Habeeb stepping down
Party will meet April 16 to select new leadership
CHAMPAIGN — Habeeb Habeeb, the Champaign businessman and Lebanese immigrant who has headed the Champaign County Republican Party for two years, won't be seeking another term as party chairman this spring.
Habeeb, 57, said he wants "to let somebody else take the helm."
"I don't know if politics is supposed to be a lifetime thing anyway," said Habeeb, who is CEO and president of Benefit Planning Consultants in Champaign. "I would love to think that I put a good imprint on the party that will last for a while. I know that for the last few years we have been harmonious. It's not like we've been bickering all the time. So how about letting some other people step up to the plate and try to accomplish the same thing?"
Habeeb said he has encouraged Kyle Harrison, a former Champaign City Council member and local real estate agent, to seek the chairmanship. Harrison could not be reached for comment.
The local Republican Party, as well as county political parties throughout Illinois, will meet April 16 to select their new leaders. The head of Champaign County's Democratic Party, Al Klein of Urbana, said he is running for another term.
"I really want somebody who is not divisive, somebody who will treat this like many Americans want politics to be," Habeeb said. "Kyle has worked hard with us. He has stepped up. I encouraged him to seek it."
During his time as party chairman, Habeeb faced potentially divisive issues over choosing a successor for former U.S. Rep. Tim Johnson of Urbana, and a number of primary election races last year.
"I remember other party chairmen coming up to me at meetings and saying, 'I can't believe what you have been through in just a few months. Some of us have been around for 10 years and never had to deal with things like this,'" Habeeb said.
With the primaries last year "we could have been a very divided party," he said.
"I think our party right now is a different party for the better, in an inclusive way, in a calm and gentle way," he said. "And yet look what we did with the elections."
Republicans won every countywide position in the 2012 election, except for Democratic State's Attorney Julia Rietz, who was unopposed. Democrats, however, retained control of the county board.
County Clerk Gordy Hulten noted "that it wasn't that long ago that people were talking about how divided the Republican Party was and how difficult it was for us to be able to win elections. Habeeb played a major role in moving the party beyond that.
"I can say personally from my own perspective that I feel fortunate to have been a candidate in 2012 when he was the chairman, at a time when he was working to unify the Republican Party and devoting an unprecedented level of resources from the county party to county candidates."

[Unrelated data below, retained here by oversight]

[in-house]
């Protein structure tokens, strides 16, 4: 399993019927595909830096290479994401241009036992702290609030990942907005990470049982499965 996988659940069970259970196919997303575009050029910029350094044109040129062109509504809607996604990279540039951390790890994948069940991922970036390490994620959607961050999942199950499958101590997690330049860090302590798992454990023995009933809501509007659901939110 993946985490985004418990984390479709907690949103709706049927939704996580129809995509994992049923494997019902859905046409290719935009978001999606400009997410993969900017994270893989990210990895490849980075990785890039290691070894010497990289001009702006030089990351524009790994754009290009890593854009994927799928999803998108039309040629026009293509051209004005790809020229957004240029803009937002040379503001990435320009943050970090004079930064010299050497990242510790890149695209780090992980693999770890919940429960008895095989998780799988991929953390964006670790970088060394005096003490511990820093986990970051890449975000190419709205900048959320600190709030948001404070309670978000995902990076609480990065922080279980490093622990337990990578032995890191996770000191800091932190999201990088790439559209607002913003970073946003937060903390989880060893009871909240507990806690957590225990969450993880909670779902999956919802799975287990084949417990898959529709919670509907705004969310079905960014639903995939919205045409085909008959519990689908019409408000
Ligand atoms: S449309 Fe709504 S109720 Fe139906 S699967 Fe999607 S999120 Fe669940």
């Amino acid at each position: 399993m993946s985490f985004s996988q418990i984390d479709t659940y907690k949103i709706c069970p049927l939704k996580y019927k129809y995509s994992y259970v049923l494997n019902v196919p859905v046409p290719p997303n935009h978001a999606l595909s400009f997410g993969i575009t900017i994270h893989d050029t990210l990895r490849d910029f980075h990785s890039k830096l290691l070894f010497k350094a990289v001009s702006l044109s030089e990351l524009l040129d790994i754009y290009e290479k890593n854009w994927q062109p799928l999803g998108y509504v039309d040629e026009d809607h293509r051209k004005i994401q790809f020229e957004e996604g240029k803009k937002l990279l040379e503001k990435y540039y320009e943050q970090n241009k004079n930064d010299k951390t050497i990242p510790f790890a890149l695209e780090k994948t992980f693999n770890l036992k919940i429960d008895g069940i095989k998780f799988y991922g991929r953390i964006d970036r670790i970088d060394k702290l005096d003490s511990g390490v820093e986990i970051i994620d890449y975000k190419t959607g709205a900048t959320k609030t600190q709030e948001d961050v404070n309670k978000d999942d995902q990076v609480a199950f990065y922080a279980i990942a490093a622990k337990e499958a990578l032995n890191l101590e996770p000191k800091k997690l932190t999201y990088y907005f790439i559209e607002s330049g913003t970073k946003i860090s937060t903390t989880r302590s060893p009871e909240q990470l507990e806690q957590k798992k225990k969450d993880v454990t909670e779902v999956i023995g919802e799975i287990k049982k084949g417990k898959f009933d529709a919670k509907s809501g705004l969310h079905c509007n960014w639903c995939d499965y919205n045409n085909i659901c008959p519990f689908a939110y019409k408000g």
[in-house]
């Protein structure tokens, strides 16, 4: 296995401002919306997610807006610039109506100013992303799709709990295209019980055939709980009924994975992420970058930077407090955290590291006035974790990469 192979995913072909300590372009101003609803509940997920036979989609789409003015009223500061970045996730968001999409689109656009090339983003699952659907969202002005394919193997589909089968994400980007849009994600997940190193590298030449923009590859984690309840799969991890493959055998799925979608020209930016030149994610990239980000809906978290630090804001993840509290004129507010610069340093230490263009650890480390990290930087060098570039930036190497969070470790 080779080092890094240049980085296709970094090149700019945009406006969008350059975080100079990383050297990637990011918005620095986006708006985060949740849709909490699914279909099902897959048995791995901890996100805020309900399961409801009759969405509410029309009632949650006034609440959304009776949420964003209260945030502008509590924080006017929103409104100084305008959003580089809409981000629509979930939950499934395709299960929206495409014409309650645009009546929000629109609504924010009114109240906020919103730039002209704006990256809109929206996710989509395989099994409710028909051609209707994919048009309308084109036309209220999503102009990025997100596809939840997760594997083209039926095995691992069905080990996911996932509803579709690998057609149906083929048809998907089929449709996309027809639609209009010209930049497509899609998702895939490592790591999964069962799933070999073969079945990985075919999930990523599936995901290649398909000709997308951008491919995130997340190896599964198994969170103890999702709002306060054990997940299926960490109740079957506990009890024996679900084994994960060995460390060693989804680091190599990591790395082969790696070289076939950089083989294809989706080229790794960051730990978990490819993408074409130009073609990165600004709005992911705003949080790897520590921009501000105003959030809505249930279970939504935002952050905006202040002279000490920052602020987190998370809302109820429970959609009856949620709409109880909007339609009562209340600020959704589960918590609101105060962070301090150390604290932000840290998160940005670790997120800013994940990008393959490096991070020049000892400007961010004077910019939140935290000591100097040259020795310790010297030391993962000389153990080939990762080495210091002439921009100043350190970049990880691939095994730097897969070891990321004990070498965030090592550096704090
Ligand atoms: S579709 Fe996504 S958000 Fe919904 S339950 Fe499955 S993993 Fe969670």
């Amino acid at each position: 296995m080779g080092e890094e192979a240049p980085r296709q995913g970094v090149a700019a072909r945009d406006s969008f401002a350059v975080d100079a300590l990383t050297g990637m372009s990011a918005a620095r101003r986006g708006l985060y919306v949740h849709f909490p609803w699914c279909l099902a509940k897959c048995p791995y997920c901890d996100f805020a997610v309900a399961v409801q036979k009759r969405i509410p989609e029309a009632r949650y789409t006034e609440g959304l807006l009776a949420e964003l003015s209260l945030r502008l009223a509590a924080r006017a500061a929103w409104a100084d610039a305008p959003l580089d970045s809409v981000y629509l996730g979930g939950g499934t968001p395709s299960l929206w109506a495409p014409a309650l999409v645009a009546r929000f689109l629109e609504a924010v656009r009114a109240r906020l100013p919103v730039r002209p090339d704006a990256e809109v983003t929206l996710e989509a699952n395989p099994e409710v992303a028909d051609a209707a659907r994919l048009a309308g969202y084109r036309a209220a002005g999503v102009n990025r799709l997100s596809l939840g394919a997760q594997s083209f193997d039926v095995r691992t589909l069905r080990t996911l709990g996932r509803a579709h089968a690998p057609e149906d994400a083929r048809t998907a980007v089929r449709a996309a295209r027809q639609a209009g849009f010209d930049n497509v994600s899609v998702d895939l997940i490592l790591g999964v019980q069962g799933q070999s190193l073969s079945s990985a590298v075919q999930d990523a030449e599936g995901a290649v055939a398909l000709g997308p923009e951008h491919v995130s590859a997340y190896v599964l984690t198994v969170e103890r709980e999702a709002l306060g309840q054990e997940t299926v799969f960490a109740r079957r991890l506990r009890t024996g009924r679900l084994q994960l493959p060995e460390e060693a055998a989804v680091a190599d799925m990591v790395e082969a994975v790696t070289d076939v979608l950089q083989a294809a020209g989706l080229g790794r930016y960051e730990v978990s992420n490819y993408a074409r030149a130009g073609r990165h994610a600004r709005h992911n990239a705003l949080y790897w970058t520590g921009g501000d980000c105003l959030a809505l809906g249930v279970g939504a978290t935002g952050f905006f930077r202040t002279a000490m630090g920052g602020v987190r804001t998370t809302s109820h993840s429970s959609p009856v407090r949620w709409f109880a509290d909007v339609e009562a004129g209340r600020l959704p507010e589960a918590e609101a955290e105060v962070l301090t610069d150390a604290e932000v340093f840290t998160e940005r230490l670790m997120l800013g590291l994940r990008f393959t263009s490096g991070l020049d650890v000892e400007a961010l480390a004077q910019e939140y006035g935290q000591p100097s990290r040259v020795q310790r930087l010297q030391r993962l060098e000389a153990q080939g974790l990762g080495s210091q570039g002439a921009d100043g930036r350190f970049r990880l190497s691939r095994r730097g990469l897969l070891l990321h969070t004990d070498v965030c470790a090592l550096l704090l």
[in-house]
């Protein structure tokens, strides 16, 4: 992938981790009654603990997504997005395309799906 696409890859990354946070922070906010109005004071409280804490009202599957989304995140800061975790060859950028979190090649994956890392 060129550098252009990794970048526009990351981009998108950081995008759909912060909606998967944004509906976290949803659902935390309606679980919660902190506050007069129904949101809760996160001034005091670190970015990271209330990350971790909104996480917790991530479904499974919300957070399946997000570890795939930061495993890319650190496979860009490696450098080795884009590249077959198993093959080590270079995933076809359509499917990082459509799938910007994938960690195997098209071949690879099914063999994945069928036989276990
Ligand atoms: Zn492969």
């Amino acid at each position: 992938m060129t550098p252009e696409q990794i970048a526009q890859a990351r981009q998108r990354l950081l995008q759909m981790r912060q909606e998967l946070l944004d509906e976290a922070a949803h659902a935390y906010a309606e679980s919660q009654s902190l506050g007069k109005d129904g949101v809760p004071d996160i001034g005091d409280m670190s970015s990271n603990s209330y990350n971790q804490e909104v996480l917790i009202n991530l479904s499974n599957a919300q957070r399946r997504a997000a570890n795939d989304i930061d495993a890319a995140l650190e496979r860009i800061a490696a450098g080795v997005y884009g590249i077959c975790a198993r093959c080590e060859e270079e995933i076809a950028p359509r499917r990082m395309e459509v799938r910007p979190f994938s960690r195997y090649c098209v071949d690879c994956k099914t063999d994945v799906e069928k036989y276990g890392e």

Hulten added that he also thinks Harrison would be a good successor to Habeeb.
In addition to moving party resources to candidates, Habeeb has given more than $15,000 to GOP candidates or groups in Illinois since becoming chairman. He also oversaw the opening of a permanent party headquarters in south Champaign.
Habeeb also noted that the number of Republican precinct committeemen has increased in recent years. In the March primary there are 68 Republicans running for precinct committeeman versus just 30 Democrats.
"You have to have an establishment that reflects well on people. They don't join you if the party's going to embarrass them. I think we've shown that we're going to be the party that is upstanding," he said.
Habeeb said he intends to remain a precinct committeeman, to work for the party and stay active in the community.
And he didn't rule out becoming a candidate someday.
"I would not say no but I'm not seeking anything now," he said. "But I never thought I'd be chairman. I remember vividly when Jason (Barickman) was chairman and he was about to be appointed to the Legislature and he said, 'If anyone is interested step up.' He said it at three or four meetings in a row at the central committee when he was in the process of being nominated. He said, 'I can't do these two things (legislator and county chairman). It's just not right.'
"So I'm going, OK who is going to step up? After the third or fourth time I stepped up. It wasn't reluctantly, but it wasn't something I was pursuing."
He said the time he devoted to party work ranged "anywhere from a couple of hours to 20 or 30 hours a week."
But during the process where party leaders in the 13th Congressional District were scrambling to find a candidate to replace Johnson on the ballot — eventually choosing Rodney Davis over Erika Harold of Urbana — "that took 40 or 50 hours a week. When that happened Jason (Barickman) said to me that my phone would start ringing the first thing in the morning and it won't stop ringing until 10 p.m. He was absolutely right."
Habeeb said it was "a good time to leave, instead of abandoning the party in a tough time. That's part of this. We're calm. We're successful. There are a lot of people volunteering and being engaged. I'm happy to pass on the mantle, or whatever it is, during a calm time."